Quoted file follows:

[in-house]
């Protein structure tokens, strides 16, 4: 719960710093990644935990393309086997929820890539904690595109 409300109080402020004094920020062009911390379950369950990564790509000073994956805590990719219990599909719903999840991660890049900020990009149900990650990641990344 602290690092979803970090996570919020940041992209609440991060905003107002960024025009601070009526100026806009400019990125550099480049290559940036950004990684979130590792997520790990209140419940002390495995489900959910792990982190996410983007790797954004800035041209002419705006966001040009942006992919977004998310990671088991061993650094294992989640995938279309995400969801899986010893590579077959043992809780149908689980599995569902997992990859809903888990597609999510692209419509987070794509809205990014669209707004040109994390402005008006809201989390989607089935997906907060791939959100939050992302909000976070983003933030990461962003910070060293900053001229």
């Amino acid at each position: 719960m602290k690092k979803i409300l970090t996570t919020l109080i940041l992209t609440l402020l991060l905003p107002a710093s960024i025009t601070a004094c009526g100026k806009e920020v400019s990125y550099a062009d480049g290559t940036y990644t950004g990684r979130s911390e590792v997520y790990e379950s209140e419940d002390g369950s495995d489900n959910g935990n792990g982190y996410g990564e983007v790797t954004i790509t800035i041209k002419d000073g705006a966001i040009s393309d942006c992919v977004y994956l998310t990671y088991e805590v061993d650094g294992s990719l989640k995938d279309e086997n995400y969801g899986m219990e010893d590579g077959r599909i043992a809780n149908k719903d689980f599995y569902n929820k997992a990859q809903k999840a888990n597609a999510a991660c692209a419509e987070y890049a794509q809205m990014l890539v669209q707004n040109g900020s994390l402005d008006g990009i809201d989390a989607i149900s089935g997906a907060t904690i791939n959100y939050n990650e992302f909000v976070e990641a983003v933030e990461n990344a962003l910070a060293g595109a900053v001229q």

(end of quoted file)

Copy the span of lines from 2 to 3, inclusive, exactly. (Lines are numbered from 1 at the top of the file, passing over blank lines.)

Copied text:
């Protein structure tokens, strides 16, 4: 719960710093990644935990393309086997929820890539904690595109 409300109080402020004094920020062009911390379950369950990564790509000073994956805590990719219990599909719903999840991660890049900020990009149900990650990641990344 602290690092979803970090996570919020940041992209609440991060905003107002960024025009601070009526100026806009400019990125550099480049290559940036950004990684979130590792997520790990209140419940002390495995489900959910792990982190996410983007790797954004800035041209002419705006966001040009942006992919977004998310990671088991061993650094294992989640995938279309995400969801899986010893590579077959043992809780149908689980599995569902997992990859809903888990597609999510692209419509987070794509809205990014669209707004040109994390402005008006809201989390989607089935997906907060791939959100939050992302909000976070983003933030990461962003910070060293900053001229």
């Amino acid at each position: 719960m602290k690092k979803i409300l970090t996570t919020l109080i940041l992209t609440l402020l991060l905003p107002a710093s960024i025009t601070a004094c009526g100026k806009e920020v400019s990125y550099a062009d480049g290559t940036y990644t950004g990684r979130s911390e590792v997520y790990e379950s209140e419940d002390g369950s495995d489900n959910g935990n792990g982190y996410g990564e983007v790797t954004i790509t800035i041209k002419d000073g705006a966001i040009s393309d942006c992919v977004y994956l998310t990671y088991e805590v061993d650094g294992s990719l989640k995938d279309e086997n995400y969801g899986m219990e010893d590579g077959r599909i043992a809780n149908k719903d689980f599995y569902n929820k997992a990859q809903k999840a888990n597609a999510a991660c692209a419509e987070y890049a794509q809205m990014l890539v669209q707004n040109g900020s994390l402005d008006g990009i809201d989390a989607i149900s089935g997906a907060t904690i791939n959100y939050n990650e992302f909000v976070e990641a983003v933030e990461n990344a962003l910070a060293g595109a900053v001229q």